- Catch a moto taxi or tuktuk from the airport or train station down to the ferry (maybe 300 to 500 shillings, or about $2 to $3)
- Walk onto the ferry and cross (free for pedestrians)
- Take a matatu (local bus/van) down to the Naivas stop at Diani Beach (100 to 150 shillings, or about $1).
- Catch a moto taxi to your accommodation (100 shillings or about $1).
However, unless you’re experienced travelling in Africa, I would highly recommend against doing this alone.
How To Get Around In Diani
Tuk tuk parked on Diani Beach Road
As we’ve already mentioned, using Uber is an easy and safe way to get around in Diani.
However, most locals and tourists get around on motorbike taxi (also known as a “boda boda” or simply “boda”), or tuktuks.
There are an unlimited number of these driving up and down Diani Beach Road at all times of the day and night, and you can simply wave them down and they’ll stop.
As for fares, if you’re going just a short distance (5 minutes or so) you can probably get away with 50 shillings, any further you might pay 100 shillings, and at night you might pay double depending on how late.
Also, note that these operate more like buses than private taxis, so if you’re in a tuktuk and the driver stops and picks up someone else along the way, don’t be alarmed. That’s how they work.
How To Get Internet In Diani
Just head to any Safaricom store and get yourself a sim card.
The reception around Diani centre is good and the internet speeds are decent.
Rates are affordable.
You might pay around 1,000 shillings ($6) for 10GB.
If you can also, also sign up for M-PESA which is a digital payment wallet managed by Safaricom and very popular in Kenya – almost every store uses it. If you’re staying any longer than a week or two, it comes in handy, especially paying for taxis and motorbikes who often don’t have change.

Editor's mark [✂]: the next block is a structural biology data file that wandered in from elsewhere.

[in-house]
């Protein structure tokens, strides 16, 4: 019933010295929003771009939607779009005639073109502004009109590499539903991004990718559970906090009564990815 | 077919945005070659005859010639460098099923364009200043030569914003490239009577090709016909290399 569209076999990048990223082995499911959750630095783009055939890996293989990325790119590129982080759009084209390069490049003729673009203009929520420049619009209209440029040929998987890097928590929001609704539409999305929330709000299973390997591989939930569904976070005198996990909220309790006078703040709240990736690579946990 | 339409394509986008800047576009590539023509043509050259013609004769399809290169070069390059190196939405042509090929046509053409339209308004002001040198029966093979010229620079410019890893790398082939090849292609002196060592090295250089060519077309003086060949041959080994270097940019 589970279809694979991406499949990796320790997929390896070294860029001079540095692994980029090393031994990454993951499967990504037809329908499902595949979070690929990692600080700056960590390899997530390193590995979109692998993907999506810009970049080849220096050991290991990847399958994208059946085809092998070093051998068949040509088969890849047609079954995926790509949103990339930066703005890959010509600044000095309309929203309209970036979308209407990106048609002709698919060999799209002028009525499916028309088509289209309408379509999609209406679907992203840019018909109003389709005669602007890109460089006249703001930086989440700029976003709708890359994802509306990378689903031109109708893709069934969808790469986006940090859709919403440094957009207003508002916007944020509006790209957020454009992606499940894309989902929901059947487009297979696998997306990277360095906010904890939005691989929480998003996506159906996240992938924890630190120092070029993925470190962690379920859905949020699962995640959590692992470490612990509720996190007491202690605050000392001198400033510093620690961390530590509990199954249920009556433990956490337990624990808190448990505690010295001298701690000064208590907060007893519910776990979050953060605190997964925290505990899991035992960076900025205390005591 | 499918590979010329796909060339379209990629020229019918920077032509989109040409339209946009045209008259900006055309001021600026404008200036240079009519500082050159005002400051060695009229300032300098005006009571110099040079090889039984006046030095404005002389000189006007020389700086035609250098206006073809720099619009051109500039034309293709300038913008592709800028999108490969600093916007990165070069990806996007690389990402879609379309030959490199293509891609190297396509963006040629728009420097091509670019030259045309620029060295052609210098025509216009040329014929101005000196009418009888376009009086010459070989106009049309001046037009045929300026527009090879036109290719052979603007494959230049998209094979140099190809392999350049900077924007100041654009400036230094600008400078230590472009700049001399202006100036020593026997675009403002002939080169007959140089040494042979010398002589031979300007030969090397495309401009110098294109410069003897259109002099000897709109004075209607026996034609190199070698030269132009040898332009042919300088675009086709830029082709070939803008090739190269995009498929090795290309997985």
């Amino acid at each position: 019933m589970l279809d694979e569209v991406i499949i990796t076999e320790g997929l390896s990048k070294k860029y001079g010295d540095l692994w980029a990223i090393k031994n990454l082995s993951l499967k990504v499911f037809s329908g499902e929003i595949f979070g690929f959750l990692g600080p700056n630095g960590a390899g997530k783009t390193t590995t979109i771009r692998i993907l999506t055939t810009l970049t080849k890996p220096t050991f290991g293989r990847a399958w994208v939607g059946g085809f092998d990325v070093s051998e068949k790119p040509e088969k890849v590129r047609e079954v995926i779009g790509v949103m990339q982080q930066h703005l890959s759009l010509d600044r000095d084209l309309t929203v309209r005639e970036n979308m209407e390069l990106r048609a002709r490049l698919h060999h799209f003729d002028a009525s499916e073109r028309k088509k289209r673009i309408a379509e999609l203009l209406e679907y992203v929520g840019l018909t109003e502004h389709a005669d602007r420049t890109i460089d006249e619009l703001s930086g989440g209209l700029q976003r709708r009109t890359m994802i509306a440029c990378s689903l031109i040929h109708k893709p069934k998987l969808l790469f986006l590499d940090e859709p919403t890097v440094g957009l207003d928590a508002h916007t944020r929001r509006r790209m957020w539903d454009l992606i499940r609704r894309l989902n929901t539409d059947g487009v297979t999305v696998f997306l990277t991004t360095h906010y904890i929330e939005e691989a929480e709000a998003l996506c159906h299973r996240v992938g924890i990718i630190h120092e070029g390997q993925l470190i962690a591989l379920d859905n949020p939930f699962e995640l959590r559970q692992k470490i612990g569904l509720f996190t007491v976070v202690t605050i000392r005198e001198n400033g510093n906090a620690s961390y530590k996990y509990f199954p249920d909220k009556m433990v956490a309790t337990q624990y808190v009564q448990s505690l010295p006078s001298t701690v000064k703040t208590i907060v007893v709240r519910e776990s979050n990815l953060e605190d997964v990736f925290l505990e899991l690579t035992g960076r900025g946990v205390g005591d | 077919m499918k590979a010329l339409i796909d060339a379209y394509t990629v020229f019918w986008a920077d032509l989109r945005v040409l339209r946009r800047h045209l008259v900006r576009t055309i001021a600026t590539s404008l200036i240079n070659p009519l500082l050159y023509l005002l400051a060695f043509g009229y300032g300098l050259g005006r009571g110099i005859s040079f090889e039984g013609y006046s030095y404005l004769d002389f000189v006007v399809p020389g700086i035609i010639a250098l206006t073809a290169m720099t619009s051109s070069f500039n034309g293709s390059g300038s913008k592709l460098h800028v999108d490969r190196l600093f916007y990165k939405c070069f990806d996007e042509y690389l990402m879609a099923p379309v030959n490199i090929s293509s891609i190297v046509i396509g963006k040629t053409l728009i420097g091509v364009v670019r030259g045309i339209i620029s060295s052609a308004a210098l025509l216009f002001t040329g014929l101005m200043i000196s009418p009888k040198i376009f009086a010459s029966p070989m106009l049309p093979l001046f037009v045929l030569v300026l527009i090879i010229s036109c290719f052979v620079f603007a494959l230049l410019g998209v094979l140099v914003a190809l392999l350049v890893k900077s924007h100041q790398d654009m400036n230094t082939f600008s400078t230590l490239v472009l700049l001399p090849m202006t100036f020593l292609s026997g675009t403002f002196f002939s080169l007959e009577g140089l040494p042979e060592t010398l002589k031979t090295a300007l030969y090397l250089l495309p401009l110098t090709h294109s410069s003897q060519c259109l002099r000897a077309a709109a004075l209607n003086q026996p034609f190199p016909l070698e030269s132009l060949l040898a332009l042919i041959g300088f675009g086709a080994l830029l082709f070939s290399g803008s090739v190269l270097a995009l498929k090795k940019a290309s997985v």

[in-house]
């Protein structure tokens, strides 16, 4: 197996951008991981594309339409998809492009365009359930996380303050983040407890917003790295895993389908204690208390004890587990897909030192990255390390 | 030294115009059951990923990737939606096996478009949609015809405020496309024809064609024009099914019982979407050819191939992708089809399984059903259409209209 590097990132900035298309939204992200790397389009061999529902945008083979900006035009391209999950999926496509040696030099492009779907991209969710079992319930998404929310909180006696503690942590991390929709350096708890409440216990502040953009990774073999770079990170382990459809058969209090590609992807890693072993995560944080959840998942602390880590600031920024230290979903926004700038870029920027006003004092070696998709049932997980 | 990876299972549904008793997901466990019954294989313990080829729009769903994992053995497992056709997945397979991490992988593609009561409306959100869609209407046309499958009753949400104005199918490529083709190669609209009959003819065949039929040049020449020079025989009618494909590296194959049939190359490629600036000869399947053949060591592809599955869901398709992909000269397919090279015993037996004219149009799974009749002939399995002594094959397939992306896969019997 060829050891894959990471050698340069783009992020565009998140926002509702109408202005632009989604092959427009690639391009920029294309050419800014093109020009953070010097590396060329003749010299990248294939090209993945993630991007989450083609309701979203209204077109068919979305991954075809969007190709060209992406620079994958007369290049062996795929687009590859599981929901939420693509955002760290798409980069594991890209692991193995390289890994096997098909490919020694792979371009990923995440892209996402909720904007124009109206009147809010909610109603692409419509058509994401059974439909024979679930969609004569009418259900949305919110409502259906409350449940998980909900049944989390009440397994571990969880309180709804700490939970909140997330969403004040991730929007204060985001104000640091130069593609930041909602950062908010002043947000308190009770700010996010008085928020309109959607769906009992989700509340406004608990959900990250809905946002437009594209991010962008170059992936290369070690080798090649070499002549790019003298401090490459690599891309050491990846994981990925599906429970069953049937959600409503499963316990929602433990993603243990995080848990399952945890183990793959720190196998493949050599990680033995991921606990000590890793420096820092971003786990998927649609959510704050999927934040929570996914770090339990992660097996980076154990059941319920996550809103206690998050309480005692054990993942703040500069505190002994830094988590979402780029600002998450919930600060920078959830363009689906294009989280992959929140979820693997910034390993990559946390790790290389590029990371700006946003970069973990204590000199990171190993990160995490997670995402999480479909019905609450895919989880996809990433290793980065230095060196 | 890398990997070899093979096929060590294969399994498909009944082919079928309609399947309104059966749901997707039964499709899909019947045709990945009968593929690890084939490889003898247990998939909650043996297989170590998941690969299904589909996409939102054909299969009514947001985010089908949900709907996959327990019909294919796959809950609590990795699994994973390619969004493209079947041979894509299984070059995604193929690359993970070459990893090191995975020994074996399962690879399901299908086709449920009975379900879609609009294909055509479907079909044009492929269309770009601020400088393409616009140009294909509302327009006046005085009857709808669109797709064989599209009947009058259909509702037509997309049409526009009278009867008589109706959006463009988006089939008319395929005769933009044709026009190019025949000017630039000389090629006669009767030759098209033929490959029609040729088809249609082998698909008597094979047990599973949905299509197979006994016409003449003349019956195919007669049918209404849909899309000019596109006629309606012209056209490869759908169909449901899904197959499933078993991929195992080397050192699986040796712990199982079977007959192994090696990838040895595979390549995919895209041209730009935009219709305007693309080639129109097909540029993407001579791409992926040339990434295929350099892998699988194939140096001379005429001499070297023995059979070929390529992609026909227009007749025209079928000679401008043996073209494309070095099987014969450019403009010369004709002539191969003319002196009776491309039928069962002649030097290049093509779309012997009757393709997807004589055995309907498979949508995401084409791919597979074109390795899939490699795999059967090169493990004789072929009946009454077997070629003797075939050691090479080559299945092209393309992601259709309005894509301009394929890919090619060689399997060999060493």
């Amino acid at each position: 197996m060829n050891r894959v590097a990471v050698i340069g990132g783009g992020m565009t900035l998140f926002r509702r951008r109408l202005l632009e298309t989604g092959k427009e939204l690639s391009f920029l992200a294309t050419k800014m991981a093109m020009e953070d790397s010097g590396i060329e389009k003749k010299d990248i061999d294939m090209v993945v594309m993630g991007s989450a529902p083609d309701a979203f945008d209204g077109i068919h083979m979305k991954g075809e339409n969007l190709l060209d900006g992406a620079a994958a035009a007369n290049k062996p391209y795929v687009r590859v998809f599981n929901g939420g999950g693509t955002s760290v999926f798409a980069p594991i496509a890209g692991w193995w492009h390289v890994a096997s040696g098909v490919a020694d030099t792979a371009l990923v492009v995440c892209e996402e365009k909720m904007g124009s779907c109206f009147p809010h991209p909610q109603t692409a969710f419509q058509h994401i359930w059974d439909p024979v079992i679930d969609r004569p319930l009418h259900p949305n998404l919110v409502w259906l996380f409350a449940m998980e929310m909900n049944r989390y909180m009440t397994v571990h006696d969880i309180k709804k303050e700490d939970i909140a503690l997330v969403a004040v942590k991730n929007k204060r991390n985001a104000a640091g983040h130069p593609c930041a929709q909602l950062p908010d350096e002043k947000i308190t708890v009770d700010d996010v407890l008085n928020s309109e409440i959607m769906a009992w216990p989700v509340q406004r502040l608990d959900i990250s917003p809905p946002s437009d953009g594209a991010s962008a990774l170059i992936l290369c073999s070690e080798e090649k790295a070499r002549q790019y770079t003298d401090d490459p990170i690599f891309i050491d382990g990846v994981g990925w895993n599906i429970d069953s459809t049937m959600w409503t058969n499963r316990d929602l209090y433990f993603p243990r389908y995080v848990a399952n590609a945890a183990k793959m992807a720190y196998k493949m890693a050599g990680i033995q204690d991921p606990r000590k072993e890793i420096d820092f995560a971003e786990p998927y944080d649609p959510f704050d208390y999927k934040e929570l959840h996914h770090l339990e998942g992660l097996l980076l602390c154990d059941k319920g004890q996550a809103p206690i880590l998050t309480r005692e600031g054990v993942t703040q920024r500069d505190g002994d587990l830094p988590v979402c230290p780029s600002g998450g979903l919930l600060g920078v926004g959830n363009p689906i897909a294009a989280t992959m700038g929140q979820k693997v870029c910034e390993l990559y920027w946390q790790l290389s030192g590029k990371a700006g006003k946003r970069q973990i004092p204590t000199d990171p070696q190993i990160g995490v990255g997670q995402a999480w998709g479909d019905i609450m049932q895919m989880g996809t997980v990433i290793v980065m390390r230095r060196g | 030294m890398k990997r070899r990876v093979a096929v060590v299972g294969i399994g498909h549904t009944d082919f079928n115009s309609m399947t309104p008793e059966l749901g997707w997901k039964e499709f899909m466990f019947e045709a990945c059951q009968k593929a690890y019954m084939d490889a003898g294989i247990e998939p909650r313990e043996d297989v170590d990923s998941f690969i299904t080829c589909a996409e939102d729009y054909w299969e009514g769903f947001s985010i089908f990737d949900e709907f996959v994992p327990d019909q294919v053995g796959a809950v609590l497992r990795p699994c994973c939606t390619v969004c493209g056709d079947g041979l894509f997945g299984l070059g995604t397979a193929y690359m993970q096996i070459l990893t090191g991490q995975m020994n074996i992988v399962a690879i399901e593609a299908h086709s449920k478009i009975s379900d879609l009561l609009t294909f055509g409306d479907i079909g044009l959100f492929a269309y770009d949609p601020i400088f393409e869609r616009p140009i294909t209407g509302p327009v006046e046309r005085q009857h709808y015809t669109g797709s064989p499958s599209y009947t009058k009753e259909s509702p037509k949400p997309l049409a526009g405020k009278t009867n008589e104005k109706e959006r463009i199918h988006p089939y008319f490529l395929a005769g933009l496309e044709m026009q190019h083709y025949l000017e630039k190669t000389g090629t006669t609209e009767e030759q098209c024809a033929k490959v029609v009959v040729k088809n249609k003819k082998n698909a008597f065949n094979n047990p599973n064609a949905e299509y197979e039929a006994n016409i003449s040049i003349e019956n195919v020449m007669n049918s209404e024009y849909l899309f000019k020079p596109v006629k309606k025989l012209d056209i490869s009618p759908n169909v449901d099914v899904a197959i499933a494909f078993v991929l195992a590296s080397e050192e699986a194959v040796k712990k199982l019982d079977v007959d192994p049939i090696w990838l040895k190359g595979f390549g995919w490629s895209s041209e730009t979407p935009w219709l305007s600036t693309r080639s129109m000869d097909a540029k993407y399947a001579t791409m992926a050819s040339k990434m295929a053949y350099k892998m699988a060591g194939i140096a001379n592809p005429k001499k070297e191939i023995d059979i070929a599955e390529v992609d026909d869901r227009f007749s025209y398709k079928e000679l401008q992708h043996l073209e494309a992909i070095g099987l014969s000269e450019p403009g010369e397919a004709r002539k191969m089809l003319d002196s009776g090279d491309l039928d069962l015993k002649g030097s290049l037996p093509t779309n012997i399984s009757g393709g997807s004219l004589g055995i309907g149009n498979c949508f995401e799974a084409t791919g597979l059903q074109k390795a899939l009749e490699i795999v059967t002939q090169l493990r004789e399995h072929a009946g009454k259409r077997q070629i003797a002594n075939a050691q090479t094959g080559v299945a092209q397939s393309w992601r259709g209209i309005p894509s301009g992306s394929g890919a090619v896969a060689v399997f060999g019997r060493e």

Also, it’s a developed tourist area and most places will have free wifi.
Food In Diani
Diani is a tourist-focused area so you will find a lot of decent restaurants and bars serving western food.
In my experience, the food quality is good and safe, and I had no trouble eating raw veggies and salads.
There are a few popular Italian places, a Japanese place, a Korean place, and many regular steak/seafood type restaurants.
I tried all of the above and enjoyed them all.
Grilled octopus at Speedy’s Restaurant Diani Beach:
Sushi at Shashin-Ka Restaurant:
Grilled tilapia at Kitamu Restaurant:
Goat fry at Kitamu Restaurant:
Tuna carpaccio at Nomad Beach Bar:
Seafood grill platter at Havana:
Surf and turf at Apero:
Coconut on Diani Beach – 100 shillings
Safety in Diani
Diani is considered a safe area but like anywhere else in Africa, you still need to take precautions, especially at night.
All accommodations take security seriously and will have multiple security guards at the gates vetting vehicles before they can enter.
Walking around during the day is safe and you will see many tourists strolling up and down Diani Beach Road and the beach itself with their cameras out and so on.
When night falls is when you need to a be a bit more careful.
Violent crime is not so common, but motorbike snatching is. This is when motorbikes drive by and snatch peoples phones/bags from unsuspecting pedestrians on the sidewalk.
Try not to walk around at night, especially not alone, and if you do want to walk make sure you have someone with you and you do not have your phone out. Usually walking short distances are fine, for example if there is a bar just down the road it is probably safe to walk there, especially with a group of people. However, when travelling anywhere at night it’s advisable to take a tuktuk. They are inexpensive and not hard to find.
Questions? Leave them below!